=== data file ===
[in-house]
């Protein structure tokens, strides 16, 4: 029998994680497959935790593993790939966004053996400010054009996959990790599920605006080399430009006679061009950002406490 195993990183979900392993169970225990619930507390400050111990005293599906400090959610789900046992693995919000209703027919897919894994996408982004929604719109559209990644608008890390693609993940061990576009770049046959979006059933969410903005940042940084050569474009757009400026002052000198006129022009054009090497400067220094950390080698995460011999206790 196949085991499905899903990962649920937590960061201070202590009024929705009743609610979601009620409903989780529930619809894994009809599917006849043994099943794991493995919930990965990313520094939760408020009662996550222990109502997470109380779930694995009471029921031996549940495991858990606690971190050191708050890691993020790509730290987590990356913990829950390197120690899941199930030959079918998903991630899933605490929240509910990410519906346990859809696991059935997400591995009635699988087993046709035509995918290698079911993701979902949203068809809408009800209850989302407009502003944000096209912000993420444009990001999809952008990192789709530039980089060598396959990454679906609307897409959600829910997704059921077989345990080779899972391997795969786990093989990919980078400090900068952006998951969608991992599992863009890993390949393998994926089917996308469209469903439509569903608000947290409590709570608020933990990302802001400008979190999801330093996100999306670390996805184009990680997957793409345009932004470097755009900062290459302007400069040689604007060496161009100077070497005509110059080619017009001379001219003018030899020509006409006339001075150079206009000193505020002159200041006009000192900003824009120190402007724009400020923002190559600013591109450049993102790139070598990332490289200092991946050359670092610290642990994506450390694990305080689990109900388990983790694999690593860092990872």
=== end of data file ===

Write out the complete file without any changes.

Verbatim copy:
[in-house]
């Protein structure tokens, strides 16, 4: 029998994680497959935790593993790939966004053996400010054009996959990790599920605006080399430009006679061009950002406490 195993990183979900392993169970225990619930507390400050111990005293599906400090959610789900046992693995919000209703027919897919894994996408982004929604719109559209990644608008890390693609993940061990576009770049046959979006059933969410903005940042940084050569474009757009400026002052000198006129022009054009090497400067220094950390080698995460011999206790 196949085991499905899903990962649920937590960061201070202590009024929705009743609610979601009620409903989780529930619809894994009809599917006849043994099943794991493995919930990965990313520094939760408020009662996550222990109502997470109380779930694995009471029921031996549940495991858990606690971190050191708050890691993020790509730290987590990356913990829950390197120690899941199930030959079918998903991630899933605490929240509910990410519906346990859809696991059935997400591995009635699988087993046709035509995918290698079911993701979902949203068809809408009800209850989302407009502003944000096209912000993420444009990001999809952008990192789709530039980089060598396959990454679906609307897409959600829910997704059921077989345990080779899972391997795969786990093989990919980078400090900068952006998951969608991992599992863009890993390949393998994926089917996308469209469903439509569903608000947290409590709570608020933990990302802001400008979190999801330093996100999306670390996805184009990680997957793409345009932004470097755009900062290459302007400069040689604007060496161009100077070497005509110059080619017009001379001219003018030899020509006409006339001075150079206009000193505020002159200041006009000192900003824009120190402007724009400020923002190559600013591109450049993102790139070598990332490289200092991946050359670092610290642990994506450390694990305080689990109900388990983790694999690593860092990872």